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Army Corps Of Engineers Admit Flaws in Levees

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posted on Jun, 2 2006 @ 01:59 AM
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The Army Corps of Engineers have admitted to design flaws in the levees of New Orleans. The design flaws were due to outdated data which resulted in a disjointed system of levees.
 



hosted.ap.org
NEW ORLEANS (AP) -- A contrite U.S. Army Corps of Engineers took responsibility Thursday for the flooding of New Orleans by Hurricane Katrina and said the levees failed because they were built in a disjointed fashion using outdated data.

"This is the first time that the Corps has had to stand up and say, `We've had a catastrophic failure,'" Lt. Gen. Carl Strock, the Corps chief, said as the agency issued a 6,000-page-plus report on the disaster on Day 1 of the new hurricane season.

The Corps said it will use the lessons it has learned to build better flood defenses.




Please visit the link provided for the complete story.


I am sad that all the people in New Orleans had to suffer such a tragedy. I am glad that the errors have been recognized and admitted to. Although this was of course a great contributor to the disaster that occurred, there were many other flaws in the system that have yet to be admitted or recognized. It must of taken great courage for Army Corps of Engineers to admit their mistake. I hope they will make up for this egregious error by making the future levees 20 times stronger. I have great respect for this branch of the Armed services that in the past has helped save the lives of many men and women in Americas past history. I am sure this error was not intentional by any means.

[edit on 2-6-2006 by ThePieMaN]




posted on Jun, 2 2006 @ 03:31 PM
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That's what happens when you build on a foundation of sand.

The corps knew that the local soil was unsuitable for constructing solid earthworks. They trucked in some clay, but not nearly enough. The same is true for the rebuilding, it's still the same fundamentally flawed design.

The levee blocks weren't driven deep enough to begin with, add in the fact that they rested on sand (which shifts entirely too much in the surge to be of any use in preventing floods) and it's a disaster waiting to happen.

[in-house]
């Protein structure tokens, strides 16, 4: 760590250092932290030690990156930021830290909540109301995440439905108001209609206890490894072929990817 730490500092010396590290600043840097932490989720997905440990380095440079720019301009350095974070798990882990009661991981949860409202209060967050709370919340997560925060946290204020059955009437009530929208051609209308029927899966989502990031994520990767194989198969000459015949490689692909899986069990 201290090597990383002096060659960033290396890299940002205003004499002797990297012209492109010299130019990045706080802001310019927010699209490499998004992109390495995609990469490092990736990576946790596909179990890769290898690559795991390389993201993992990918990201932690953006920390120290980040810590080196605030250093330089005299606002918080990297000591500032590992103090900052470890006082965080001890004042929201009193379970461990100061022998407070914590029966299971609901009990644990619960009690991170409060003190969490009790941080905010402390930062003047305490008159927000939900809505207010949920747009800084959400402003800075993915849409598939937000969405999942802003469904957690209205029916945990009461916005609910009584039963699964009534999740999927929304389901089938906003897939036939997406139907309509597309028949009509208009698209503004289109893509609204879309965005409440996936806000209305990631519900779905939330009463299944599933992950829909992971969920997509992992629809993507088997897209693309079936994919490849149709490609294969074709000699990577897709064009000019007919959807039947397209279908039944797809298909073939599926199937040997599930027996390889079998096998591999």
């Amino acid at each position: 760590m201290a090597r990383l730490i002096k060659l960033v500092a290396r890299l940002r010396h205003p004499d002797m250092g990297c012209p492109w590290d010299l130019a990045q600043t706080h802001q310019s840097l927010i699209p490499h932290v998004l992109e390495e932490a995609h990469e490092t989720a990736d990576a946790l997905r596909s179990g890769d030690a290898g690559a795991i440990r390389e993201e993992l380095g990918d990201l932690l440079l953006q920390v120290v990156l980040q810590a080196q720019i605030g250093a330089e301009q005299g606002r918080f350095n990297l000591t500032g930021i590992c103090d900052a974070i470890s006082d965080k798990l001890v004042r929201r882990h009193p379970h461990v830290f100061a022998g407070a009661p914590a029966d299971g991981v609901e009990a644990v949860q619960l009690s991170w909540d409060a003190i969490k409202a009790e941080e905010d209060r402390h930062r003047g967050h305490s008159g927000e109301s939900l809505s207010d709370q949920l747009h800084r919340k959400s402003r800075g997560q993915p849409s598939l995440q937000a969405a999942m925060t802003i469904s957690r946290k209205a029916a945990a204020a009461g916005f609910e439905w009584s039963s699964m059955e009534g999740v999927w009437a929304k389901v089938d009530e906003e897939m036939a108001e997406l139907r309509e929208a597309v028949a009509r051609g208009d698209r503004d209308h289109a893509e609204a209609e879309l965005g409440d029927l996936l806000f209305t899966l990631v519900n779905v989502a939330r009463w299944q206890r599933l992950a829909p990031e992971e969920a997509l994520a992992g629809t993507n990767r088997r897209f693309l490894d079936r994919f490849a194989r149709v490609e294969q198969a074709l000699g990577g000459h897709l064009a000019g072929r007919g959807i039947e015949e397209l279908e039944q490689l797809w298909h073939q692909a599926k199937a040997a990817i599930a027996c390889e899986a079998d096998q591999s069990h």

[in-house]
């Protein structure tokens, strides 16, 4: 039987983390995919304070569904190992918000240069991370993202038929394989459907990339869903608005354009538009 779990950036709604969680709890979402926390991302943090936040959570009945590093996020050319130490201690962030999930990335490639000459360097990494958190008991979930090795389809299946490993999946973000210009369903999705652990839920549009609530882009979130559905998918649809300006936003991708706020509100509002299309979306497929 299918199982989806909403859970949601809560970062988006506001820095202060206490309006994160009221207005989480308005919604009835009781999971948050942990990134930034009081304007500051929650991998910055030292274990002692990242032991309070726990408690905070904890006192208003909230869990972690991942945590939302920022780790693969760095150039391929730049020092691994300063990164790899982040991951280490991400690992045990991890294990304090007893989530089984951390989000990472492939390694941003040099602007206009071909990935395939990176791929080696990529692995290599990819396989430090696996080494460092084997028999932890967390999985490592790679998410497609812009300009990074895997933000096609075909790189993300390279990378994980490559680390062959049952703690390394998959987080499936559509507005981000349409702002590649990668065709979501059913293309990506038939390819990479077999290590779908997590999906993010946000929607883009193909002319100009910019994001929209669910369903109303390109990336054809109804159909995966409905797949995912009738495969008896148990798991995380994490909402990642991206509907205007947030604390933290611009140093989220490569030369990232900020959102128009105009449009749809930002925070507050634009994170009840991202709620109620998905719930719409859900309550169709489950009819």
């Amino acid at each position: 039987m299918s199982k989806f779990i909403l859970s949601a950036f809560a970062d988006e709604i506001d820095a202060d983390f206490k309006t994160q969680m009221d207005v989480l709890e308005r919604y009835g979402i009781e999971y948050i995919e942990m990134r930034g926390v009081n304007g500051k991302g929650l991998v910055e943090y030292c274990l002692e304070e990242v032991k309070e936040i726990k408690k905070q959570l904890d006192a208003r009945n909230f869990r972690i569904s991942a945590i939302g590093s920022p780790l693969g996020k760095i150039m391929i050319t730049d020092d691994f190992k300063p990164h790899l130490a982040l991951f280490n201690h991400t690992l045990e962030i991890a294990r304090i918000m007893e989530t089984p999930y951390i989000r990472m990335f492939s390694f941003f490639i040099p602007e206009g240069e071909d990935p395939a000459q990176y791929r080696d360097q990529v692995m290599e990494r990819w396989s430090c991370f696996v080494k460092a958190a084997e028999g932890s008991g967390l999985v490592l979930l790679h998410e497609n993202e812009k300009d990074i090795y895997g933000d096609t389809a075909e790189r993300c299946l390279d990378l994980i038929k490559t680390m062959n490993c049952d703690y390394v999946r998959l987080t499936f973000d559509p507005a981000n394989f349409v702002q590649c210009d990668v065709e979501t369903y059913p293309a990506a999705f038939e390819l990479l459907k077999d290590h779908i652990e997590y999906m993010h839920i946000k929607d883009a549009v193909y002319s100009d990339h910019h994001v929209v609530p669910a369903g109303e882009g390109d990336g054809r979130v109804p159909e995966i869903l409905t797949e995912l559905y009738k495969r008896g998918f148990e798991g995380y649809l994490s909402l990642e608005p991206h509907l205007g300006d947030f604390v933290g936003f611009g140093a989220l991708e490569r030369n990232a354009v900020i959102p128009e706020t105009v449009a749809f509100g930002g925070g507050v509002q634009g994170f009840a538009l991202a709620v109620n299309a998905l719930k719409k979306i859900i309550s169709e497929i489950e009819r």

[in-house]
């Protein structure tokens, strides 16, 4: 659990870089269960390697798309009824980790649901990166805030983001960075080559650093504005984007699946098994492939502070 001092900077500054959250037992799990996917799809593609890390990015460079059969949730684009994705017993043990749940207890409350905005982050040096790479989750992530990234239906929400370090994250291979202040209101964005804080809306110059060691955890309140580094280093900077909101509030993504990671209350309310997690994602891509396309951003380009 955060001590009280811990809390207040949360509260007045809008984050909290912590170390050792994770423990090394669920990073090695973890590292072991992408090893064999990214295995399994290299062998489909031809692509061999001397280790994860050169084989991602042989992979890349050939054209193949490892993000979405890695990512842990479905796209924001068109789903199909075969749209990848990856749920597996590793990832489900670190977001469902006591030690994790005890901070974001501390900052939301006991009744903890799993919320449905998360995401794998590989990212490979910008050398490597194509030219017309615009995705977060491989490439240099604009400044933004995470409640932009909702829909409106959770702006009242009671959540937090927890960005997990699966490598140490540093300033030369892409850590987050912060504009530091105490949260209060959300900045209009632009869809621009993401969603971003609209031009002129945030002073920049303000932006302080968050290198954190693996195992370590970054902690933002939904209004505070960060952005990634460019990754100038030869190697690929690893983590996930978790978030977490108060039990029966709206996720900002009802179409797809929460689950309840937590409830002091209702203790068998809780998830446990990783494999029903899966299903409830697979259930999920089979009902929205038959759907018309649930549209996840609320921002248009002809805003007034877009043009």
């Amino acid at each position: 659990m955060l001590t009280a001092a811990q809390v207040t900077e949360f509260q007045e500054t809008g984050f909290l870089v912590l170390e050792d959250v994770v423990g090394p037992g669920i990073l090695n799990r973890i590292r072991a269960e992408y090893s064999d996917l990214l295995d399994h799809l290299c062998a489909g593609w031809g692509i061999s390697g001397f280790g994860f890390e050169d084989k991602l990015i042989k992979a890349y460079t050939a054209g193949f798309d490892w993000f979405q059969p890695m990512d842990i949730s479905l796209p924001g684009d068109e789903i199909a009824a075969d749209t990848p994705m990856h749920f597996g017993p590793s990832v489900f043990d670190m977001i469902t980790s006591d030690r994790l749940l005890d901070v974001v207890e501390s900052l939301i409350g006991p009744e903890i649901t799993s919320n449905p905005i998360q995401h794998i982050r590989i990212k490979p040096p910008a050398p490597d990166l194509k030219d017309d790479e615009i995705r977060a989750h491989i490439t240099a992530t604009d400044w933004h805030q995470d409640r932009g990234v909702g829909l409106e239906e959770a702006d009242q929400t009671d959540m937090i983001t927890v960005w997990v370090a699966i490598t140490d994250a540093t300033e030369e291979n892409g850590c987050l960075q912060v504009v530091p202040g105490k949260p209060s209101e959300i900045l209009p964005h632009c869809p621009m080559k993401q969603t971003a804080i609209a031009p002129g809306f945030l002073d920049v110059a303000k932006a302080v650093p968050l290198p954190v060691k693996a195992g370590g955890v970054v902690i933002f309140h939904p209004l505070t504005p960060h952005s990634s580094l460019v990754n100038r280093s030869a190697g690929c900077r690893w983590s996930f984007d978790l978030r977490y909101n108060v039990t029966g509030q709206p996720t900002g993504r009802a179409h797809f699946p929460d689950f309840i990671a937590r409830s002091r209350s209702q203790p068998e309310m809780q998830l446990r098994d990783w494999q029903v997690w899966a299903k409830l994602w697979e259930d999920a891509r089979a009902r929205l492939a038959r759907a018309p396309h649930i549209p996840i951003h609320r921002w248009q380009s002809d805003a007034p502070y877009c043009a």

The levees have officially been downgraded in strength since Katrina. Before Katrina they could accomodate a Cat 3, now they can stand up to no more than a Cat 2, I believe, according to the corps' own estimates.

People who return to the area are doing so at great personal risk, I think. Unless they don't mind moving out every time a storm blows into the Gulf.



posted on Jun, 2 2006 @ 03:38 PM
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Well, it comes to no surprise really. Most of down here, knew this already, so we kinda just gave this news a sarcastic laugh. A big problem is also the structural integrity of these "newer" homes. If you look at the flood maps, you can see where the "old New Orleans" was, compared to the new areas. We made a big mistake in populating these areas, imo, but, alas, I guess you have to expand if you want to be a major American city.

The homes that were relatively new, are the ones that suffered the most. If you go into my area, the French Quarter, and most of Uptown, you would never guess that a storm had come through. My home is over 150 years old, it has been through many storms, and I have fared relatively well. That is because of two important factors: the homes at that time were built with the knowledge of storms in mind and also it is close to the river, where there was a sort of "natural levee" before the big levees were built. I don't know if this has been posted already, but I'm going to provide a link to a really incredible hour by hour flood animation.

Flash Flood



posted on Jun, 3 2006 @ 12:45 AM
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Originally posted by niteboy82
Well, it comes to no surprise really. Most of down here, knew this already, so we kinda just gave this news a sarcastic laugh.
The homes that were relatively new, are the ones that suffered the most. If you go into my area, the French Quarter, and most of Uptown, you would never guess that a storm had come through. My home is over 150 years old, it has been through many storms, and I have fared relatively well.


Well a lot of people thought and said exactly what you did but there were also a lot of people that humbugged that "conspiracy", well they were proved wrong and the Army Corps of Engineers stepped up to the plate and accepted the responsibility for the error. It was just refreshing in a time where people have been seemingly lying straight to our faces trying to make us appear as tho we the citizens are in the wrong.
It truly is amazing how sometimes common sense will surpass technology. Those people 100-200 years ago didn't need a computer to teach thm how to build something that will stand against catastrophy. People built things with their two hands and took pride in their work. I love that city. Its also an important part of America and we must make sure its taken care of.


Pie



posted on Jun, 3 2006 @ 01:35 AM
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Based on everything I have been able to slog through, which has been a lot; I'm not convinced that New Orleans will survive as a city beyond this decade. Trouble is, politics won't let Uncle Sam throw in the towel. Any Federal-level politician who refuses to throw money at this "problem" will find themelves on the sharp end of some very unwanted charges of bigotry and racism.



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